sons. It is of heroic size, 14 feet from base of pedestal to top of statue, and is the work
of the accomplished sculptor, Mr. A. A. Weinmann, of New York, pupil of Augustus St.
Gaudens, author of the celebrated Lincoln statue which stands in Lincoln Park, Chi-


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cago. This was presented to the State by Mr. J. B. Speed, of Louisville, at a cost of
nearly 40,000, and is pronounced by experts to be more perfect than the Chicago

                      Qlarribors, tairfin        mt       e

OR elegance of finish these features are surpassed by no State Capitol and are
       equalled by few. The floors of the corridors are of Tennessee marble trim-
med with Verde Antique and Light Italio marble, the wainscoting and pilasters are
of Georgia marble, while the walls are covered with canvas, painted burnt orange and
the stairways are of Georgia marble. The nave is beautiful indeed, being generous in
length and breadth, and is ornamented with thirty-six magnificent monolitic columns
of Vermont granite, supporting massive cornices. These columns are 26 feet tall,
weigh ten tons, and cost-base, shaft and capital-1,968.00 each.

                              ,Mural Fauzings

IT HE lunettes of the nave are ornamented with handsome oil paintings, which are
       exceedingly interesting, and treat of early events in the history of Kentucky.
The subject of that in the east lunette is "Boone and Companions taking their First
View of the beautiful level of Kentucky"an event which transpired from the top of
Pilot Knob, in Eastern Kentucky, but the artist has placed the figures in front of the


Boone monument in the Frankfort cemetery, and has them looking towards the new
State Capitol, giving it a local color pleasing to the residents of the Capital city.
      The picture in the west lunette tells the story of the "Treaty of Wataga,"
which was concluded near Fort Wataga, Tennessee, in 1775. By its terms the Over-
hill Tribe of the Cherokee Indians, through their chief Oeon-os-to-to, sold to Daniel
Boone for the Transylvania Land Company, the lands that they claimed in
Kentucky  for pound;10,000, or about 48,600.    The Indians claimed the territory
extending from the Cumberland mountains on the east to the Cumberland and
Kentucky rivers on the west, and from the Ohio river south. The Transylvania
(Beyond the Forest) Land Company was a corporation composed of North Carolina
capitalists, headed by Judge, or Colonel, Richard Henderson, who proposed to exploit
the lands in Kentucky. After the treaty was concluded Ocon-os-to-to told the white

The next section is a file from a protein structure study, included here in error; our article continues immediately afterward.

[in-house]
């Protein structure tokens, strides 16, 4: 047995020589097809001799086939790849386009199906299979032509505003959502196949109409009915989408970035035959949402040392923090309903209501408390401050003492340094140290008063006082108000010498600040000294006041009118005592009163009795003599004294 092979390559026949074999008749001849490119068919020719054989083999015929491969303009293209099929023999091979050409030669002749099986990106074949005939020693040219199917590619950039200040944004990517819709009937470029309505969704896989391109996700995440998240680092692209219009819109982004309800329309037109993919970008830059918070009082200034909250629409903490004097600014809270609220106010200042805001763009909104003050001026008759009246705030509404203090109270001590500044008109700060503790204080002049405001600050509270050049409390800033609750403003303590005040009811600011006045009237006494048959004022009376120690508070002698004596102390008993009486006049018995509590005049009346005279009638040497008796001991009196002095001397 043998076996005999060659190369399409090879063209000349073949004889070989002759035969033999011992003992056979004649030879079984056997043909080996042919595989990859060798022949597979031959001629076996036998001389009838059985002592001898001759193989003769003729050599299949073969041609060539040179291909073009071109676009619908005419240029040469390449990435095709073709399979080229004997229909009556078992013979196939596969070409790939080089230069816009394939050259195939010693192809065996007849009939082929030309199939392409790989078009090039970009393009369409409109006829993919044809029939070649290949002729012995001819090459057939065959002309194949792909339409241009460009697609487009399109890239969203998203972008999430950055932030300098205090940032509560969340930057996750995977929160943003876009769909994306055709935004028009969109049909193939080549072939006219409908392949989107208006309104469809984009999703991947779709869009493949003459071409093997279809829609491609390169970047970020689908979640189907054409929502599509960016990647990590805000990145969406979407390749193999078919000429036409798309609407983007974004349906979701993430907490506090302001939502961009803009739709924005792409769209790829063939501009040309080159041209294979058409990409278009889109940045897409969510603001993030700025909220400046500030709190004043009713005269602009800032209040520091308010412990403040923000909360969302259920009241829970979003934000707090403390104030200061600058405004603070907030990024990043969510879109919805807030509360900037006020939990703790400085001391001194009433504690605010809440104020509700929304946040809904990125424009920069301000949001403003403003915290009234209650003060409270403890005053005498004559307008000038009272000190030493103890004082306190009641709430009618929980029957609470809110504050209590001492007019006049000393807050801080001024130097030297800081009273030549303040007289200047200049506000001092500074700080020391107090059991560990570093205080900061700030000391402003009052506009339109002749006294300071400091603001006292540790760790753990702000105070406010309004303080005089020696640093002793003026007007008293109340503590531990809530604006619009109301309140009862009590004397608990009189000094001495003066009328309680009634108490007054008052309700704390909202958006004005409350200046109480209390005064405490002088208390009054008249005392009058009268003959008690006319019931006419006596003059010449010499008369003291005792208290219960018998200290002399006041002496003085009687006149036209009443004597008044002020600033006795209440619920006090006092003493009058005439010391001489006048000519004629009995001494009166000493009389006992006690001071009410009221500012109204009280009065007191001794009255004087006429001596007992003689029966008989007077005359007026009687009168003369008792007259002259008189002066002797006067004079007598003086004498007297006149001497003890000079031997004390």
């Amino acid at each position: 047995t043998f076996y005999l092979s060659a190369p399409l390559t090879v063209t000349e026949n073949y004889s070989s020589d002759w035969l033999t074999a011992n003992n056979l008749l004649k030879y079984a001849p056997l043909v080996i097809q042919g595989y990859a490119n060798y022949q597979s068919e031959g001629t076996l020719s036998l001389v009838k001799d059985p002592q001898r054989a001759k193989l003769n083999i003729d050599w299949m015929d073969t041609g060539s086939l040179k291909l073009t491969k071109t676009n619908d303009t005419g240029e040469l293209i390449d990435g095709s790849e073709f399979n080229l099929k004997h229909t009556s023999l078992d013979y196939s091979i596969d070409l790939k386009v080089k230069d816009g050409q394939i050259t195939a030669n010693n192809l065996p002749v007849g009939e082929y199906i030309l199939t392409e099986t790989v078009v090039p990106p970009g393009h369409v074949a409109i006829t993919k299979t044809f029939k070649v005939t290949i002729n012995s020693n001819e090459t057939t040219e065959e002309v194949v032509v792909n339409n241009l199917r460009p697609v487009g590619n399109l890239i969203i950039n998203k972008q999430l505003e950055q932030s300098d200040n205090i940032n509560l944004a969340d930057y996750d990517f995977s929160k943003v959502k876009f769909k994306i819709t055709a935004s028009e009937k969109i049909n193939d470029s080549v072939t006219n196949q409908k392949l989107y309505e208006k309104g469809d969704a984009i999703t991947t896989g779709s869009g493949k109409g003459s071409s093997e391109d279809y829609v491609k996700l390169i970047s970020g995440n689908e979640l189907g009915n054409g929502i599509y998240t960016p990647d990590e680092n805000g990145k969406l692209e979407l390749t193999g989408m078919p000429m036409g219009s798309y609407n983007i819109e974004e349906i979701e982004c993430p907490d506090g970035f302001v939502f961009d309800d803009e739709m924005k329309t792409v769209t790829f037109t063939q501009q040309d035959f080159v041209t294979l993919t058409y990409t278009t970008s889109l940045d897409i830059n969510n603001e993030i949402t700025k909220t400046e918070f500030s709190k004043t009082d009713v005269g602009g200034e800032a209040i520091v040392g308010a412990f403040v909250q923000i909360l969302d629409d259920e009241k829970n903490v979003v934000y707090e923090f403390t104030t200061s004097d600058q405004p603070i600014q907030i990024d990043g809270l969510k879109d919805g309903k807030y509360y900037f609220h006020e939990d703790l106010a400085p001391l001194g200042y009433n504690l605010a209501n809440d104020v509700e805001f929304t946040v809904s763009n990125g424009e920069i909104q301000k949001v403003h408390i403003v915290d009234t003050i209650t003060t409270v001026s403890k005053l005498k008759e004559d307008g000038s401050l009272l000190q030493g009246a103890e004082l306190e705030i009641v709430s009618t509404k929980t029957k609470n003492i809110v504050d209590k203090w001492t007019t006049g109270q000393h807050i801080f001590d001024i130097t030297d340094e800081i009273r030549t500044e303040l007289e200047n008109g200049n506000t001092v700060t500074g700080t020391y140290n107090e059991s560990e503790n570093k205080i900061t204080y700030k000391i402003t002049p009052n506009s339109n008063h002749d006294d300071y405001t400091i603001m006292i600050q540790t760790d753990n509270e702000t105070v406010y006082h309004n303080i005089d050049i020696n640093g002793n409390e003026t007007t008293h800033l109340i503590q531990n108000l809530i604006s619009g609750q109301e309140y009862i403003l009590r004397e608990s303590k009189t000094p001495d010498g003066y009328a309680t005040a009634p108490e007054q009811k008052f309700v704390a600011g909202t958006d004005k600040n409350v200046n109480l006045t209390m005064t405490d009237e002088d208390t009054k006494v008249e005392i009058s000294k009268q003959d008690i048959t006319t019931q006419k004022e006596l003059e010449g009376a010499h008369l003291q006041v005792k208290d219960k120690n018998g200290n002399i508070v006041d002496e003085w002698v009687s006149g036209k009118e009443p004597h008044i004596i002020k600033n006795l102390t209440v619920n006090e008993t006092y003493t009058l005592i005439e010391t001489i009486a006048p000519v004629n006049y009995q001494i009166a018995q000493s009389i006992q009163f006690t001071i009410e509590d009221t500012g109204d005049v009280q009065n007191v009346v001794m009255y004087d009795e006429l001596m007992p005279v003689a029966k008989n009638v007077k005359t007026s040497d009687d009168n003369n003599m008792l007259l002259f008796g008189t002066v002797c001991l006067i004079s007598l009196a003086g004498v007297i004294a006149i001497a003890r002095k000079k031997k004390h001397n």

men that they had purchased an exceedingly beautiful country, but it was a Dark
and Bloody Ground, and they would have trouble in maintaining it-the origin of
the term "Dark and Bloody Ground," as applied to Kentucky. As the Cherokees were
a Southern tribe, whose home was in Alabama and Georgia, which had been endeav-
oring for years to hold the territory against the Shawnees, Miamis and Mingos, of the
North, it is supposed that he spoke from ample experience.
       Colonel, or Judge, Henderson called a meeting of the "Proprietors of the
Transylvania District," as the Land Company was called, at Boonesborough, and that
organization established a ceode of nine laws for the government of the territory,
which soon became onerous to the setflers, and they appealed to the Virginia Legis-
lature, through Col. George Rogers Clark, for relief. The Legislature refused to ree-
-ignize the sale by the Indians to Henderson and his associates, claiming that this



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territory was previously ceded to the English Crown by the Six Nations, and was in-
cluded in the charter granted to the colony of Virginia; but rather than deprive
the Transylvania people of any benefit they might derive from the money they had
paid the Cherokees, the Legislature gave to them 200,000 acres of land-what is
known in Western Kentucky as the "Henderson grant"-beginning at the mouth of
Green river, following its meanders up the stream for twenty miles and extending
eight miles east and vest from the river. Colonel, or Judge, Henderson afterwards
settled upon part of this grant, and it was in his honor that the city and county of
Henderson were named. His relatives still reside there, and today are among the most
prominent citizens of that section.
       These pictures were executed by T. Gilbert White, of Grand Rapids, Michigan, in
Paris. France. at an expense to the State of 7,000.

                                   94e fftte5

  PON the first floor are located file rooms and the offices of the Departments of
        Agriculture, Insurance. Fire Prevention and Rates, Land, Education. Adjutant
General, Confederate Pensions, Automobile, Live Stock Sanitary Board, and Custodian,